Thursday, November 09, 2006
Author: Dennis Skantz After spending a couple of days on TechEd in Barcelona it is clear to me that Microsoft now is all about the Experience... User experience for system users (Vistas awesome UI) and deleveloper experience for developers (geat designer tools)... and also... conference experience for delegates to the TechEd Conference... and here I'm thinking about the well planned and executed conference. Microsoft has thought about everything... If you feel thirsty, there are cold drinks everywhere. If you feel cold, they give you a warm nice sweater and to top it all off there are over 250 sessions to choose from! Thats really the only problem here right now. How to select 18 out of 250 all (almost all.. anyway) compelling sessions. Here is what I've learnt so far... Sitecore is way way way ahead! We've been XAMLing now for about a year. Now MS is releasing Windows Presentation Foundation wich is really XAML for windows apps. So for us to adopt WPF is not a hard thing to do. Thank you for that Sitecore! AJAX, AJAX, AJAX! I think I counted 11 sessions about AJAX, that means you could basically spend the whole week just listening to AJAX seminars... This is nothing new to Sitecore partner. Sitecore's been using AJAX for ages. What new now is Microsoft standard framework för AJAX. Comes with a nifty library of clientside scripts guaranteed to work on IE, Mozilla, Firefox and soon Opera (wich can be used stand alone from the Asp.Net Framework) and a lot of AJAX controls to be dragged onto your standard aspx and ascx controls. AJAX is exciting, yes... But is it worth 11 sessions? No. Can we even speak about a AJAX hype? Yes... But still AJAX is cool, and the AJAX library is a good start. For pattern freaks I have good news in the patterns for logics department. You only have to learn three patterns; Call, Queue and Sub/Pub... All other patterns are just variations of these. Of course this is my highly simplified intrepretation of Steve Swarts and Clemens Vasters presentation about Communication, Flow and Logic. For SOA preachers... SOA is not the solutions to all future system design. SOA should be used only in those places in the system where it doesn't relly really slow down the user interface... because... we don't want to spoil the user experience... ;-) For security concerned (arent we all?) I've recently irritated myself on the fact that Sitecore doesnt lock out accounts after x number of failed login attempts. Turns out, thats actually just what the experts suggests. If you have a lock-out function in place, it is really easy to stage a DNS attack against the system. All you have to do is try to login to all accounts and fail doing so and you have soon locked out all editors and administrators from ever reaching the system. So hats of to you Sitecore for that... However, there is still an area where Sitecore (in my opinion) must change and thats in the auditing. It is bad practice not to log failed login attempts. How should you otherwise be able to detect attempted attacks? Sitecore could easily add a bundle of Auditing, and they should, for sake of traceability! Well, thats it for now. My beer is going flat... and there are 50 sessions left to choose between.... /Dennis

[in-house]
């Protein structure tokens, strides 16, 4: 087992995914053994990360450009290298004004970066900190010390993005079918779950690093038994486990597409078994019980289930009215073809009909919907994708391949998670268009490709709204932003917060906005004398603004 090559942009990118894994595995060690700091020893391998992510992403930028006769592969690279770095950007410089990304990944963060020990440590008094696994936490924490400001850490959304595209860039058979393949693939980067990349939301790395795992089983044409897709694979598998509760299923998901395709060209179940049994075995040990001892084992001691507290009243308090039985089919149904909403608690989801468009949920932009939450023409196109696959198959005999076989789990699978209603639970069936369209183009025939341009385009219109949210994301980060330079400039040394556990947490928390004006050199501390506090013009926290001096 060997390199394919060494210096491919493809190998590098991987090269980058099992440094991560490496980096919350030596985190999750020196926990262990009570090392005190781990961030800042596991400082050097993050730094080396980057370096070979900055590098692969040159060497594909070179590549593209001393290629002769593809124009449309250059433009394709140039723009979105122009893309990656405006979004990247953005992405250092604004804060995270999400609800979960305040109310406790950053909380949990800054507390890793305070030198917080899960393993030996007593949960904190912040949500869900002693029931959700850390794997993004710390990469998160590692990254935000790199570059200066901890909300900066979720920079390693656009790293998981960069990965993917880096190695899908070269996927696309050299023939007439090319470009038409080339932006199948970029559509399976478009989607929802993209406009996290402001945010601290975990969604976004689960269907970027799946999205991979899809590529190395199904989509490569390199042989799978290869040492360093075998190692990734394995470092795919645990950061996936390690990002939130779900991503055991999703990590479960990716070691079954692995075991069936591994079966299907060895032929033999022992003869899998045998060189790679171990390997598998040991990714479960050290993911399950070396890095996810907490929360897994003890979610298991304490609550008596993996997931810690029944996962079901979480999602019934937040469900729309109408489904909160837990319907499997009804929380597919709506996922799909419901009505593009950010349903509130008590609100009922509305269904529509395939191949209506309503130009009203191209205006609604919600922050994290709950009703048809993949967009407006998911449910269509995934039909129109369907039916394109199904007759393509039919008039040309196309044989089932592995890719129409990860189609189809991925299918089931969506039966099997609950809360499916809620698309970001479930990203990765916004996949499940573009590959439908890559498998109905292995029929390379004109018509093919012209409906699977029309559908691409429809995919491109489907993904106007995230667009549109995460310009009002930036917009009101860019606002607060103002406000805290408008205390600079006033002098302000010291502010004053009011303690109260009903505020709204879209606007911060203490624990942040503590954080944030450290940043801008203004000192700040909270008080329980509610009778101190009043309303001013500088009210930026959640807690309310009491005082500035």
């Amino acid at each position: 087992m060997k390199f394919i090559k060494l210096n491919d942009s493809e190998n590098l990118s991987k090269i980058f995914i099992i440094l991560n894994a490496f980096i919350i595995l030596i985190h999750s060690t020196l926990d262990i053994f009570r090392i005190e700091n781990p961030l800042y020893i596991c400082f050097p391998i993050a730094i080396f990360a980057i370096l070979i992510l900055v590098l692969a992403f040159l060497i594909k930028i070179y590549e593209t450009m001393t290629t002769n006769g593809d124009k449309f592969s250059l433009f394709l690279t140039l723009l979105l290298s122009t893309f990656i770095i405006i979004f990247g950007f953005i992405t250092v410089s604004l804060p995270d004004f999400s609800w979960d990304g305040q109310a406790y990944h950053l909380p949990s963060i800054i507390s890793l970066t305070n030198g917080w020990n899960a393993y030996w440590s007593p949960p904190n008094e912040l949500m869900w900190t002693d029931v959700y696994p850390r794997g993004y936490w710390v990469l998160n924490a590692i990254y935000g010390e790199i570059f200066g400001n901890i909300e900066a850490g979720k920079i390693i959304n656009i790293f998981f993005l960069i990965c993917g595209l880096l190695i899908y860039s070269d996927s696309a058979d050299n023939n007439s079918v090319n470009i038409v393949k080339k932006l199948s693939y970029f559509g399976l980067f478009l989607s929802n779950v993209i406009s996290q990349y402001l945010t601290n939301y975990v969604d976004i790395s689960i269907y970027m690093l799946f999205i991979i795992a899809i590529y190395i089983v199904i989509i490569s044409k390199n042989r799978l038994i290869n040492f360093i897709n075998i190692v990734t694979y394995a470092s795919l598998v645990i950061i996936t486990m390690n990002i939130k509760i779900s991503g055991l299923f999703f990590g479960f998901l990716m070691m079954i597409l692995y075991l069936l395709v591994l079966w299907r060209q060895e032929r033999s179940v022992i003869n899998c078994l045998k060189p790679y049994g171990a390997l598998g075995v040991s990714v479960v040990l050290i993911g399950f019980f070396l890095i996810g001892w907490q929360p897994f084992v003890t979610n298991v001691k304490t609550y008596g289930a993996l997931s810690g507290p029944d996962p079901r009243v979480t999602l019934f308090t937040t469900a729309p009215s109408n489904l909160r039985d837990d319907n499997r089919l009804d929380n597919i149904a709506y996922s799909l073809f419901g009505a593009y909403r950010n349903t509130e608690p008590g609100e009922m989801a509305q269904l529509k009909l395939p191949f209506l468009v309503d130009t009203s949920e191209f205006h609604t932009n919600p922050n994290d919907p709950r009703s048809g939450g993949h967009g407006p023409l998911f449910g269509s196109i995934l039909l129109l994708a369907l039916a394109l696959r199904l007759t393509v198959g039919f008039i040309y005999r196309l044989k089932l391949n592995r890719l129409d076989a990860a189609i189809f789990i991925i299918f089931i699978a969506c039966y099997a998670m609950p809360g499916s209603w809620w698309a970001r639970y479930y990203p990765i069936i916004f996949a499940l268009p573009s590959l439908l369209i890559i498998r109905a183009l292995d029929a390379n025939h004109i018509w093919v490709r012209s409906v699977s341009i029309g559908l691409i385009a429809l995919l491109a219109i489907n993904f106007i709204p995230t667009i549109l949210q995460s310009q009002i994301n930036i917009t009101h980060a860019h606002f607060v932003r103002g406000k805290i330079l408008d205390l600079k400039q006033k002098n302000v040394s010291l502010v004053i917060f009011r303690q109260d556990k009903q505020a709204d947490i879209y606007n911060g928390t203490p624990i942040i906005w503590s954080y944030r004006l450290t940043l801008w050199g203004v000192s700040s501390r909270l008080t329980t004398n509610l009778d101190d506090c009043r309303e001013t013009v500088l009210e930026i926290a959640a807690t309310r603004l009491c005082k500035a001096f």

Well, seems it's released now (at least on SDN5). For those of you (like me) that have been eagerly waiting i hope you've already installed it.. seeing i'm currently in barcelona right now i however have a few obstacles to tackle prior to installing it (like getting a hold of a decent bandwith for starters).. oh well... way to go Sitecore! P.
Wednesday, November 08, 2006
Sunday, November 05, 2006
Well, tomorrow I'm off for Barcelona where we're going to attend the TechEd conf. It's going to be 5 days of brainmelting-ideainspiring-codecrazy madness, but that's why we're going there :) More posts to come i'm sure once we've arrived and all. P.